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Zero Hour

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By accident Bobby discovered the rocket was about to be shot to the Moon. Naturally he wanted to go along. But could he smuggle himself aboard?

Illustrated by Lloyd Rognan

Dad had already gone when Bobby got up. This disappointed Bobby a little but then he remembered—this was the big day. Naturally Dad would get over to the project early. And at four o'clock— Bobby shivered deliciously at the thought of it.

He ate his breakfast in silence with Mom across the table drinking a cup of coffee and looking at a fashion catalogue. He was glad she was occupied because he didn't want to talk; not today he didn't. Might spill something secret. Might even let out the big secret. That would be terrible.

Of course, all things were secret at Buffalo Flats. So secret top scientists like Dad didn't even discuss them with wives like Mom. And wives like Mom never asked.

So it was really something to sit there eating breakfast knowing that, today, Dad was going to rocket to the Moon. And with Mom not even knowing the Lunar project was in the works, so naturally not dreaming that he was going with Dad! The thrill was overpowering.

Maybe they would have radio communication after they got there and he would call back and say, Hello, Mom! Guess where I am? On the moon with Dad! And Mom would say, Why, Bobby! Scaring me to death like this! I was looking all over for you. Sounding very angry but not being really angry after all. Because maybe Dad would cut in and say, Yeah, he's right here with me, dear. What do you think of this boy of ours?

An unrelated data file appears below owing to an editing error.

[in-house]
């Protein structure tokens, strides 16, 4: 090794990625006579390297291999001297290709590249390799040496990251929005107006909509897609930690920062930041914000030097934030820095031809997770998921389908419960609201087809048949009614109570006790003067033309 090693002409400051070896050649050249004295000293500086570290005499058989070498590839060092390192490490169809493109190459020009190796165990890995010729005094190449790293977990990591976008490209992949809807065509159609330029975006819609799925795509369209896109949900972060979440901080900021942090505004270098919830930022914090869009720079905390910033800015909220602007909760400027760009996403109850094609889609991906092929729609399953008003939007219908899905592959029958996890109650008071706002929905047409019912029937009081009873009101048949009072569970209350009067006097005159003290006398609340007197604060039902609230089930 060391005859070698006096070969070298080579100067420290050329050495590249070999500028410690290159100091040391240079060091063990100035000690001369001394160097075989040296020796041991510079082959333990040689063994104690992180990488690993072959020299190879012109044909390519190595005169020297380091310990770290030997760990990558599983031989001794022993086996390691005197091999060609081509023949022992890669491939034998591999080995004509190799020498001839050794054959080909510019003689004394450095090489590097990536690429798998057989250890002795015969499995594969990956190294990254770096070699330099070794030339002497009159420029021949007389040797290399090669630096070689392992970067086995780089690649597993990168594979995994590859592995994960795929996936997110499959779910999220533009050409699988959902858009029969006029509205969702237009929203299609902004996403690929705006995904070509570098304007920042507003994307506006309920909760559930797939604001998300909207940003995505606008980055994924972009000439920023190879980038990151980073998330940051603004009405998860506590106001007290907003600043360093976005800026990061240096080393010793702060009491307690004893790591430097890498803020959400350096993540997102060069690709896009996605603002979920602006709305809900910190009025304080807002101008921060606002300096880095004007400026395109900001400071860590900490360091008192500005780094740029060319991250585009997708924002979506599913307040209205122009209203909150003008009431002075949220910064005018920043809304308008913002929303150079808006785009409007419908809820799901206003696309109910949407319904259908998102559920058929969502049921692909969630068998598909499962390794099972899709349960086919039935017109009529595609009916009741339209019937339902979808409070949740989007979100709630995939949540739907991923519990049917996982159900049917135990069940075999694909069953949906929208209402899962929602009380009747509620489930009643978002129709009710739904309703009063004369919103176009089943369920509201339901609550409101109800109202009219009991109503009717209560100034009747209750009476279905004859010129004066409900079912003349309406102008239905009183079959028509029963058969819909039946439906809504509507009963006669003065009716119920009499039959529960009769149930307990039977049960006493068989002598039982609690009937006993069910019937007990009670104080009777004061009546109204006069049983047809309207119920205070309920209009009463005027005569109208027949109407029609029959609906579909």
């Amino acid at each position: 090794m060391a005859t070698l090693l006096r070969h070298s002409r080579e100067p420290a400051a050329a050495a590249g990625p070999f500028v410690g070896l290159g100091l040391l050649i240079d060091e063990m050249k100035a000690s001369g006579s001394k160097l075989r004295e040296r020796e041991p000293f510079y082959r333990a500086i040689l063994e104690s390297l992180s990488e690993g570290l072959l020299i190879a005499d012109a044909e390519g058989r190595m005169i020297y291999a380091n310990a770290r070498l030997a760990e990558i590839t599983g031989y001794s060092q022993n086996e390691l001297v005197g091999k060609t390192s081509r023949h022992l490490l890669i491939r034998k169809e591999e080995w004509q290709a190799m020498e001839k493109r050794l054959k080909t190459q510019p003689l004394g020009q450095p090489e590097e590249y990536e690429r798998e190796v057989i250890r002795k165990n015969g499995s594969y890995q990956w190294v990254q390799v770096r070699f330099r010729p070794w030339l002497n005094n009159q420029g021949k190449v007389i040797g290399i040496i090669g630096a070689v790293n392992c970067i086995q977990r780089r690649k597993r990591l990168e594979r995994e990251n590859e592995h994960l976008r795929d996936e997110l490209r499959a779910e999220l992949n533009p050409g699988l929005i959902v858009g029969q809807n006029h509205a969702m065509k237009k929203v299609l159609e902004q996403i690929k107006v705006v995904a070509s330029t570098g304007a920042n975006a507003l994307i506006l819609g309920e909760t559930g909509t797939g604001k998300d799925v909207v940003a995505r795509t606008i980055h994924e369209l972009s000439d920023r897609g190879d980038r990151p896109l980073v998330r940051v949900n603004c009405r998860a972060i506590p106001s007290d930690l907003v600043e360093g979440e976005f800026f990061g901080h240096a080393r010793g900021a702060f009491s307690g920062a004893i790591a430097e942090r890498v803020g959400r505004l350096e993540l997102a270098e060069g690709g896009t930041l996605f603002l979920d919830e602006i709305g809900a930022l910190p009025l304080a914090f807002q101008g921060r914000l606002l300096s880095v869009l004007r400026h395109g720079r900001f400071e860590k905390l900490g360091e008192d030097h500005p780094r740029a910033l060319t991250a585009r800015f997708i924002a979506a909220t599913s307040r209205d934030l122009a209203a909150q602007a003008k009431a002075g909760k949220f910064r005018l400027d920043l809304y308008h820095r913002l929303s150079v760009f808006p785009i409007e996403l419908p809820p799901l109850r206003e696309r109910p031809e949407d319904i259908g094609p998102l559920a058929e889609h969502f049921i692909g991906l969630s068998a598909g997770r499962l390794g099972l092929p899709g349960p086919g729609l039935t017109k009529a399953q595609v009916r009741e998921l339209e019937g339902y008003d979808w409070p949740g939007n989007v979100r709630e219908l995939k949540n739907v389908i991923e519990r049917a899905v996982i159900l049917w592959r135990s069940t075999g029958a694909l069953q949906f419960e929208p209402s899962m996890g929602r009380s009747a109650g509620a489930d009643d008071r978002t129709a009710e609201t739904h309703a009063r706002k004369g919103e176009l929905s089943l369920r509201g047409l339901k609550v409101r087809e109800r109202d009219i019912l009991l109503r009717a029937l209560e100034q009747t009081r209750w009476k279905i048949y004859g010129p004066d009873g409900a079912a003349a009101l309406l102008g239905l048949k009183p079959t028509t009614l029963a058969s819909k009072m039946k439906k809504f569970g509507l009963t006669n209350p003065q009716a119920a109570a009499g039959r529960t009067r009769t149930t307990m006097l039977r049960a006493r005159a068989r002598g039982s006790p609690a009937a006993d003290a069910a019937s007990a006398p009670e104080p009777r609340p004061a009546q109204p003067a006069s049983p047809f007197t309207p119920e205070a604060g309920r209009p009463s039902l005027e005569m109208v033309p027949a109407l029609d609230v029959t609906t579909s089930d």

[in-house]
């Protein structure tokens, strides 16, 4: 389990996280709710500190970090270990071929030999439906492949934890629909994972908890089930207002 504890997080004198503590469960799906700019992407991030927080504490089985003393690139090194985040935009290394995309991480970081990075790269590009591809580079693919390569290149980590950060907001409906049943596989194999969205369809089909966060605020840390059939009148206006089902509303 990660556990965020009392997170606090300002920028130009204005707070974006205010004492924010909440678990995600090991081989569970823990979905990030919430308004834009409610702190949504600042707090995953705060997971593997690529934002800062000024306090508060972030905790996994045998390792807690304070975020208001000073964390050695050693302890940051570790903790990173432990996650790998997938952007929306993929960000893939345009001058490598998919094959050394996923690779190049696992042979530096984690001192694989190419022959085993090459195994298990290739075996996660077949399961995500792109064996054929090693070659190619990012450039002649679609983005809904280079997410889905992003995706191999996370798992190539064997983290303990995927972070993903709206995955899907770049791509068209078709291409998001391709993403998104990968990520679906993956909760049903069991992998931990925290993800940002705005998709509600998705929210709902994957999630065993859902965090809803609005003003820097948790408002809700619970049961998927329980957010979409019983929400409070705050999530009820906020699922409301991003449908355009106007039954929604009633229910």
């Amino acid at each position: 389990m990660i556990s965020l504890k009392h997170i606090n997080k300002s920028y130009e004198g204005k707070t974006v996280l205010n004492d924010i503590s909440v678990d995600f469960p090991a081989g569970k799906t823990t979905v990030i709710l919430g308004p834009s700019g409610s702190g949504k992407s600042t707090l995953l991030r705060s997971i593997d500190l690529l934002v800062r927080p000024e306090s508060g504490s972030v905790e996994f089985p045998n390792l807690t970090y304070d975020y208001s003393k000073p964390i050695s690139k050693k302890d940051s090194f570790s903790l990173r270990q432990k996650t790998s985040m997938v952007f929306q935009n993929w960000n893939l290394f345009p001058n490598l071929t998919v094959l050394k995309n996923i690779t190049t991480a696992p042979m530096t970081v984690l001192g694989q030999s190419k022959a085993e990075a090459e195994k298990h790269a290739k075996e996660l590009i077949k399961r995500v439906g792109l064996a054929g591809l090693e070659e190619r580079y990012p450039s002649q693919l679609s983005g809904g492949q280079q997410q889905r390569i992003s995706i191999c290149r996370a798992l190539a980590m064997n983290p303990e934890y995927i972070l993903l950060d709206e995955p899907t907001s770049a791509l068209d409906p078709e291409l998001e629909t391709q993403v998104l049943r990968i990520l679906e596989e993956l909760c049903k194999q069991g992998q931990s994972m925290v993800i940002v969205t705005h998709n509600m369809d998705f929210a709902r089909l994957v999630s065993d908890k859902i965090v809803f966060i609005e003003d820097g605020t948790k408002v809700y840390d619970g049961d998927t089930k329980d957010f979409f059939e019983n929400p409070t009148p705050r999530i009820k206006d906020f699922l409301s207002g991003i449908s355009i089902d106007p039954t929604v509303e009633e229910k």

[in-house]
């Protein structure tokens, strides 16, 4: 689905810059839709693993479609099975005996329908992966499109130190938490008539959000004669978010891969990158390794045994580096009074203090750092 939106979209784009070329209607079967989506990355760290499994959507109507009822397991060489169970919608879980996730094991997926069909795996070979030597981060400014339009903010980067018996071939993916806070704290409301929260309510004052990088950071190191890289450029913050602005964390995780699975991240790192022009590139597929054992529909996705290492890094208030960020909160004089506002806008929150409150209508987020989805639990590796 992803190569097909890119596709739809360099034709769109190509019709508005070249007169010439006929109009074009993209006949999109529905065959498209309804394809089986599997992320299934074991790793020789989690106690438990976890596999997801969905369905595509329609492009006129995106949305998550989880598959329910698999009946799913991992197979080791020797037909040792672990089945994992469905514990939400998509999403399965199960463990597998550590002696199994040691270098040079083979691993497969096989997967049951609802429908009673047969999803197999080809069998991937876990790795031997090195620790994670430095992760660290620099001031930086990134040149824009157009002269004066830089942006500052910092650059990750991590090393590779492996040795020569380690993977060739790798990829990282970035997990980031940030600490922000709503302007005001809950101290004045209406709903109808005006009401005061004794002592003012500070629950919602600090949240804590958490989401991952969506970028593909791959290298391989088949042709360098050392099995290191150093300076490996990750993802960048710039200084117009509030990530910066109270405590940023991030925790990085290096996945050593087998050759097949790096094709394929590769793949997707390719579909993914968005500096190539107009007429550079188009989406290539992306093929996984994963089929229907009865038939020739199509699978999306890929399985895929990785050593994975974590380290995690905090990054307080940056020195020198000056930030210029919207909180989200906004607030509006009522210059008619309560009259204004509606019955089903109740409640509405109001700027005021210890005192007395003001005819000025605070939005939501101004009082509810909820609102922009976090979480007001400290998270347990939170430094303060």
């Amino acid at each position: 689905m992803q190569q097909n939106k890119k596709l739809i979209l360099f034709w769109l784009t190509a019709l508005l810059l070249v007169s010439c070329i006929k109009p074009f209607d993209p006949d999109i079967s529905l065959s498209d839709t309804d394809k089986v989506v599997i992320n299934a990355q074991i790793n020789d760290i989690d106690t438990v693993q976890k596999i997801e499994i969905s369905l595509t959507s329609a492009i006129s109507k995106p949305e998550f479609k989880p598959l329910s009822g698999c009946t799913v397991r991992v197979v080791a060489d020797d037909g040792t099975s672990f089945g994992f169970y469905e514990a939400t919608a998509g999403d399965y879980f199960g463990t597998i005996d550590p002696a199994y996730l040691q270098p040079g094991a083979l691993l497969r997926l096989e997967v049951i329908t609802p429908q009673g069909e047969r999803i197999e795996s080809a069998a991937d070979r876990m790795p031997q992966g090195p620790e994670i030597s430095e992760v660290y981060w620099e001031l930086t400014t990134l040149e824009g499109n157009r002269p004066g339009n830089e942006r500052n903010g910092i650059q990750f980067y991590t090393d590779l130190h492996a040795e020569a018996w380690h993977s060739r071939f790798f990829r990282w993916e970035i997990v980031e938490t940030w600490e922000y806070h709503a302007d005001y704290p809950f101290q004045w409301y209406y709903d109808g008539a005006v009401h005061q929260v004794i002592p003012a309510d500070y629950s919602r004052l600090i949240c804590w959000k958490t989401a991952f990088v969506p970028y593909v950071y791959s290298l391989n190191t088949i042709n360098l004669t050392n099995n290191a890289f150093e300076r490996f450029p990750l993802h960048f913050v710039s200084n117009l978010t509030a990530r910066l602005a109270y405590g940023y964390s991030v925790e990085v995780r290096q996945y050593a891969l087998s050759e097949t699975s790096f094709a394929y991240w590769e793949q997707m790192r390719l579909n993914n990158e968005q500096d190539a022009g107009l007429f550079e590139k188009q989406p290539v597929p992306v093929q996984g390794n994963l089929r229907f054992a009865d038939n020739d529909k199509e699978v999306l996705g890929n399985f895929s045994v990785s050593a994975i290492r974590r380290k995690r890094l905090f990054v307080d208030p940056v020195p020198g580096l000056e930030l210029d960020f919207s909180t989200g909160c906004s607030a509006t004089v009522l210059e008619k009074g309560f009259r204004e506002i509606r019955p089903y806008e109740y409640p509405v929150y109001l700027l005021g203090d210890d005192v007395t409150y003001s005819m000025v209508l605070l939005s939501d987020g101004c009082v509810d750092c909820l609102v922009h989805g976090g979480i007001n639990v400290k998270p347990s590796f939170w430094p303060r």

Bobby gulped the last of his cereal so he could go outside and wriggle for joy. As he got up from his chair, Mom said, "And what's your plan for today, young man? Davy Crockett or Buck Rogers?"


Bobby had a quick thought—a sudden temptation. Why not give Mom a hint? Why he could even tell her and she still wouldn't know. Then later, after he was gone, she would remember back and say, That boy! When he tells you something he really means it.

Bobby smiled and said, "I think I'll go to the moon today."

Mom smiled too and went back to her fashions. "Well, see to it your fuel mixture is correct."

"I'll check it. And Mom—I might not be home for lunch."

"Where will you be?"

"Oh, I don't know."

"Well, mind your manners and say thank you when you leave."

Mrs. Kendall, still smiling, watched Bobby dash out into the yard. Living on a restricted government area had one compensation at least. You didn't have to worry about your children. Four dozen families, all with offspring, trapped behind ten-foot patrolled fence. Here, nobody worried about their children. They came and went and at noon a mother fed whatever number happened to be in the house at the time. Mrs. Kendall usually drew six or seven. It would be a relief to dodge the chore for one Saturday....

Out in the backyard, Bobby fussed around his space rocket a little: tightening a screw here—hammering in a nail there. Just until he could slip away without Mom noticing his direction.

It wasn't a bad rocket at that, he thought. Six feet long with two seats and a keen instrument panel. But kid stuff of course. After he found the way in through the sewer he hadn't paid any more attention to his own ship....